When a company wants to raise capital to expand operations, they have several options available to them. One of the most popular methods for raising a lot of money in a short period of time is to take the company public. When a company goes public, they issue shares of stock. This is also known as going public, (Initial Public Offering or IPO). The shares represent a portion of ownership in the company.

 

What Is Stock Float?

The float of a stock is simply the number of shares available for trading by the general public.  When a company goes public, the insiders of the company, including the board, president, CEO, etc., will obviously want to hold onto most of the shares to keep control of the company. Many shares will also be given to the brokerages who helped the company with going public as part of their payment. The remainder of shares that are available to the general public to purchase are known as the float.

Stock float is often overlooked but can offer some great information into how the stock will trade and even if the stock is one you should include in your portfolio.

 

How Is Stock Float Calculated?

Float is calculated by subtracting the restricted shares from the outstanding shares. Restricted shares are those shares held by insiders of the company, who are usually restricted in how and when they may sell those shares. If a company has ten million shares outstanding, (issued during the IPO) and three million are held by insiders, the float would be seven million shares. 10,000,000 total shares – 3,000,000 restricted shares = 7,000,000 public shares (float)

The float can usually be found easily as many financial websites publish the number. For example, looking at Yahoo Finance you can get a quote on a stock. Once the quote is showing, select Statistics and scroll down on the resulting page to see Float under Share Statistics.

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How Float Can Affect Stock Behavior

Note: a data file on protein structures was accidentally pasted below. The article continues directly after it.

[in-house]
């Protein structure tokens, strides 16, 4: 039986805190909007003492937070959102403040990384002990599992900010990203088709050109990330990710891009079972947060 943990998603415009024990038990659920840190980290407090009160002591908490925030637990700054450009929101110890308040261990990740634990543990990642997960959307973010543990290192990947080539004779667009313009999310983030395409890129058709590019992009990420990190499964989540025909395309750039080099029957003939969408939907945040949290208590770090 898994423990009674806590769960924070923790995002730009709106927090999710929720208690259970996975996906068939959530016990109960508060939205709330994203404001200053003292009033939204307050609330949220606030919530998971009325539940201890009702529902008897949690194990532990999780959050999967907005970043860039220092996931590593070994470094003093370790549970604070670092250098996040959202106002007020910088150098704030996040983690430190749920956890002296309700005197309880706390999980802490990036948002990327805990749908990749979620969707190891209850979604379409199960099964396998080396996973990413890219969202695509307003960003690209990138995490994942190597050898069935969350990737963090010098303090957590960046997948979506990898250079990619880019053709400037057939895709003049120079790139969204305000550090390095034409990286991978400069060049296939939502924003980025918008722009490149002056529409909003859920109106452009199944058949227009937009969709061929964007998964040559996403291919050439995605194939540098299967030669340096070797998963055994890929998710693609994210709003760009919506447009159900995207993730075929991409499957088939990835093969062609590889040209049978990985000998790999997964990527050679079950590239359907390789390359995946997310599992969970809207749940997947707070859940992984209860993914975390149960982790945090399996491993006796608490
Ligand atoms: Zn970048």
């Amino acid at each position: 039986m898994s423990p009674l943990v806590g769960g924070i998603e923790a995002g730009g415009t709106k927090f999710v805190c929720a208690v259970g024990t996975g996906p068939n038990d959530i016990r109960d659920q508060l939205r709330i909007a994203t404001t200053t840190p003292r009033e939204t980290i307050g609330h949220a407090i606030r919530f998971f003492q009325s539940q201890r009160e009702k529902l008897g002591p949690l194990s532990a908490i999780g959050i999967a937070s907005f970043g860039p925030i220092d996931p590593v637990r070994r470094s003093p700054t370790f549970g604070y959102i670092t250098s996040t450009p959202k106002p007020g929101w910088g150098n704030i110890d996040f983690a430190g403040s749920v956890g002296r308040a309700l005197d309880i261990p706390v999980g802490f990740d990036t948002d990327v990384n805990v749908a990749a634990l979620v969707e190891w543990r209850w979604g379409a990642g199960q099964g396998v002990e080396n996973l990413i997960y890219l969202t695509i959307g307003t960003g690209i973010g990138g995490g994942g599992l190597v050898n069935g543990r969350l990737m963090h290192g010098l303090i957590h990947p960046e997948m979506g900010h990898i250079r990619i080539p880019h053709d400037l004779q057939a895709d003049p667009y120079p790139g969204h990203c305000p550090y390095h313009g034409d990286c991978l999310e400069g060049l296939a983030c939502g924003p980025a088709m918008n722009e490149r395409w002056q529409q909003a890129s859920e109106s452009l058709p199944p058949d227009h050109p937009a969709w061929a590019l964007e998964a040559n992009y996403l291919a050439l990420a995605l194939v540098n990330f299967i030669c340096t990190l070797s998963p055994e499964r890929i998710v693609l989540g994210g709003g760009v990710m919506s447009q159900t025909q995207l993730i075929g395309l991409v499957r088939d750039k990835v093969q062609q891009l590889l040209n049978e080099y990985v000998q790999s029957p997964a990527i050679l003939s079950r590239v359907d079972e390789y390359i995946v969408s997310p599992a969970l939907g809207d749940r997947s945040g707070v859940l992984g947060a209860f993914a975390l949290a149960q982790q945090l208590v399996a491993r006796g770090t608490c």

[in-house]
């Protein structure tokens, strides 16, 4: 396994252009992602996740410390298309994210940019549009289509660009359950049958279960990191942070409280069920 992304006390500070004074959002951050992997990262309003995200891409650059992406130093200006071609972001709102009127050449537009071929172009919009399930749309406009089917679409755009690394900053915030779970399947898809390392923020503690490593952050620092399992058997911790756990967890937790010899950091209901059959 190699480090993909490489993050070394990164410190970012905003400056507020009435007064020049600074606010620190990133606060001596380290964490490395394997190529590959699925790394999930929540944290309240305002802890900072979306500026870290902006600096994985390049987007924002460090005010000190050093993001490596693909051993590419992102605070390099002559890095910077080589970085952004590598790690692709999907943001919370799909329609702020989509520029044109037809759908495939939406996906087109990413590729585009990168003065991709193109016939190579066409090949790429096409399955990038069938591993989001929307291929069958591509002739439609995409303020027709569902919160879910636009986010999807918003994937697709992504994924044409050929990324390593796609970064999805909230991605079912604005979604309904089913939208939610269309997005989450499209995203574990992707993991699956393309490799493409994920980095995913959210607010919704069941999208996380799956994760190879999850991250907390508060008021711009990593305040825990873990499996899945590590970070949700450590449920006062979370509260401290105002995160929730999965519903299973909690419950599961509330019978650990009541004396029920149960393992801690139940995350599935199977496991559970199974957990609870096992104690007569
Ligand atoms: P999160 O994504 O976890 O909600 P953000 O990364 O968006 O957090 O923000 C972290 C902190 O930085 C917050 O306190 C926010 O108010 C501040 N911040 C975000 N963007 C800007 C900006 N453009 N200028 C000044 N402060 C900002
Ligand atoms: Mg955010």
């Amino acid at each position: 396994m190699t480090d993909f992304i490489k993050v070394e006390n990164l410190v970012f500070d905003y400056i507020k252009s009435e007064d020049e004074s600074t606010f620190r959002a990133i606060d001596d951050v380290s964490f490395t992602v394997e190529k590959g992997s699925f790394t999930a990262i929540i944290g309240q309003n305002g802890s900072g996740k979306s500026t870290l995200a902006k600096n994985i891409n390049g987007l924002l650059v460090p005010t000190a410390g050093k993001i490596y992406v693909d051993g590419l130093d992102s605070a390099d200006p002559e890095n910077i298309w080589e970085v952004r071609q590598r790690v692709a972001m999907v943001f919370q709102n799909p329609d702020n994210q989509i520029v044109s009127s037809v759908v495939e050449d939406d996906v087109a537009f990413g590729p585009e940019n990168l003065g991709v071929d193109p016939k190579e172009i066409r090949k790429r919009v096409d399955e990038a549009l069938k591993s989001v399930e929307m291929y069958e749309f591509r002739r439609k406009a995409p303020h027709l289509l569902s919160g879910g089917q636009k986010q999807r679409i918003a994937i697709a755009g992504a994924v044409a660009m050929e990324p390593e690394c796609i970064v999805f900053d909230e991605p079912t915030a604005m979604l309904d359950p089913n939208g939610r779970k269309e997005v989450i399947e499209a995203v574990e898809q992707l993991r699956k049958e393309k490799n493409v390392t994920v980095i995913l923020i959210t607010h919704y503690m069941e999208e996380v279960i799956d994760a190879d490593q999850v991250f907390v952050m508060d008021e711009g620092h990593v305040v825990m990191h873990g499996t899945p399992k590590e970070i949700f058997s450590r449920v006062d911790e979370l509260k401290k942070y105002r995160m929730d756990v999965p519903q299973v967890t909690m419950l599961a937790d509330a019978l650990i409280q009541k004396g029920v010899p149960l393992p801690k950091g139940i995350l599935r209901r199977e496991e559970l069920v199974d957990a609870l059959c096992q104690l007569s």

Stocks have personalities, like people. If you understand the stock’s personality, you have a higher probability of correctly predicting its future behavior. As mentioned previously, the float will also dictate many characteristics of the stock’s personality.

The first characteristic is volatility. The float and stock’s volatility have an inverse relationship. When there is a low float, the stock is more likely to have high volatility and wilder price swings. While price swings are fun and profitable when in your favor, a low float and big price moves could increase your losses due to slippage on your stops.

While there is not a specific definition for a low float, a stock with less than 10 to 20 million shares is considered to be a low float. Looking at the following stock, you can easily see the issue with charting a low float stock. AMCON Distributing Company (DIT), has a very low float of 194,000 shares.

chart

When looking at the chart, the average true range of $2 per day seems attractive. But there are large gaps in the price chart due to very low float and low volume. You are likely to get a worse price on your stop loss because prices can gap beyond your intended stop price.

chart

The high volatility that creates higher risk can also be an opportunity for profits when trading. Companies with a low float will have a more pronounced reaction to news on the company than companies with a higher float. If you expect a positive or negative announcement on a low float company and are able to enter a position prior to the announcement, you stand the chance of a larger price move in your favor because prices on low float stocks can move much further on lower volume.

Some traders do very well trading and investing in low float companies. although most prefer the higher predictability of larger float companies. Remember, Online Trading Academy’s Core Strategy relies on being able to identify and trade with the institutions and, more importantly, anticipate where their order flow will cause prices to move. Looking at the following low float stock, Village Bank and Trust Financial Corp. (VBFC), the float is only a little over 610,000 shares.

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The institutional participation is only 4.96% of the float. That means that most of the price action is likely to be caused by the general public and could be unpredictable.

This content is intended to provide educational information only. This information should not be construed as individual or customized legal, tax, financial or investment services. As each individual's situation is unique, a qualified professional should be consulted before making legal, tax, financial and investment decisions. The educational information provided in this article does not comprise any course or a part of any course that may be used as an educational credit for any certification purpose and will not prepare any User to be accredited for any licenses in any industry and will not prepare any User to get a job. Reproduced by permission from OTAcademy.com click here for Terms of Use: https://www.otacademy.com/about/terms

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